message 13: by E.R. (new) - rated it 4 stars

E.R. Griffin (egregiouserrors) | 134 comments Lynn wrote: "My weekend proved to be busier than expected and this week is stuffed full! I promise to post more questions this next weekend. :)

One observation I had was that I felt so sorry for Daisy. It was ..."


I was torn between feeling sad for Daisy and being slightly jealous of her. I was super sheltered growing up, so I always thought that doing whatever I wanted and being unsupervised seemed glamorous. I felt I'd missed a lot of "essential" teenage experiences because of my parents hovering. But I thought Reid did a good job of showing that isn't all it's cracked up to be. Clearly, Daisy's lack of parental attention hurt her, even if she didn't know it. Now I'm older, I'm grateful for my mother's overprotectiveness--I'd have done quite a lot of stupid things without her lol


message 14: by Lynn (new) - rated it 5 stars

Lynn (book_music_lvr) | 3573 comments Mod
1. This book is written in an oral history format. How does this approach affect your reading experience? Did you like it?


message 15: by Lynn (new) - rated it 5 stars

Lynn (book_music_lvr) | 3573 comments Mod
2. At one point Daisy says, “I was just supposed to be the inspiration for some man’s great idea…I had absolutely no interest in being somebody else’s muse.” How does her experience of being used by others contribute to the decisions she makes when she joins The Six?


message 16: by Lynn (new) - rated it 5 stars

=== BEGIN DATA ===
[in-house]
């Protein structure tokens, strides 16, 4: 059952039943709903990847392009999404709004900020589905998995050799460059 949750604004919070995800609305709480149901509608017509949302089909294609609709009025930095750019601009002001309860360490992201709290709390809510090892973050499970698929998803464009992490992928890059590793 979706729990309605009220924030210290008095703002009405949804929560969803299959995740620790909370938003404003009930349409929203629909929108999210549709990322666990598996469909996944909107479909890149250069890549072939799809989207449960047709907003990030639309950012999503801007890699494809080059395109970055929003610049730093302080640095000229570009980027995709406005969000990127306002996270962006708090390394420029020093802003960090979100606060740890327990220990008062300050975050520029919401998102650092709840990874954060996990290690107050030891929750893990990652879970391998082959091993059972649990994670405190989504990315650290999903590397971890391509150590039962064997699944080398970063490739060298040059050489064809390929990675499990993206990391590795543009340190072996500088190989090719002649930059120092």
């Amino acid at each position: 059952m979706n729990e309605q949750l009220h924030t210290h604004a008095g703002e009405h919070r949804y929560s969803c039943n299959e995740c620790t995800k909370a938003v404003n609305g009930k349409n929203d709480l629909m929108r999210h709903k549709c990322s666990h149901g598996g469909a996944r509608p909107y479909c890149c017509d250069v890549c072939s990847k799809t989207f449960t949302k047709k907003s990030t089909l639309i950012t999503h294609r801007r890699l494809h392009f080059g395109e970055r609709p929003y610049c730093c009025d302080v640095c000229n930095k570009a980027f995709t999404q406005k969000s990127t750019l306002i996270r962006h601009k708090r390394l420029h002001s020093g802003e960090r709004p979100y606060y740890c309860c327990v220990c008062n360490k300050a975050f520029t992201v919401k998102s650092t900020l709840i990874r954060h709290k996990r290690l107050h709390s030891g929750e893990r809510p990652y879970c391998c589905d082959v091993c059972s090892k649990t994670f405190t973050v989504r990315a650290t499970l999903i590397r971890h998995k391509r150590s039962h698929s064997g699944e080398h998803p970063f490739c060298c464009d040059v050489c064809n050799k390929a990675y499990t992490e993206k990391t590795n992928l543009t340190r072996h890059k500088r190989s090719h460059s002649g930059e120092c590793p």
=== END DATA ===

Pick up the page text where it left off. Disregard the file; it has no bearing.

Lynn (book_music_lvr) | 3573 comments Mod
3. Why do you think Billy has such a strong need to control the group, both early on when they are simply the Dunne Brothers and later when they become Daisy Jones & The Six?


message 17: by Lynn (new) - rated it 5 stars

Lynn (book_music_lvr) | 3573 comments Mod
4. There are two sets of brothers in The Six: Eddie and Pete Loving, and Billy and Graham Dunne. How do these sibling relationships affect the band?


message 18: by Lynn (new) - rated it 5 stars

Lynn (book_music_lvr) | 3573 comments Mod
5. Daisy, Camila, Simone, and Karen are each very different embodiments of female strength and creativity. Who are you most drawn to and why?


message 19: by Lynn (new) - rated it 5 stars

Lynn (book_music_lvr) | 3573 comments Mod
6. Billy and Daisy become polarizing figures for the band. Who in the book gravitates more toward Billy’s leadership, and who is more inclined to follow Daisy’s way of doing things? How do these alliances change over time, and how does this dynamic upset the group’s balance?


message 20: by Lynn (new) - rated it 5 stars

Lynn (book_music_lvr) | 3573 comments Mod
7. Why do you think Billy and Daisy clash so strongly? What misunderstandings between them are revealed through the “author’s” investigation?


message 21: by Lynn (new) - rated it 5 stars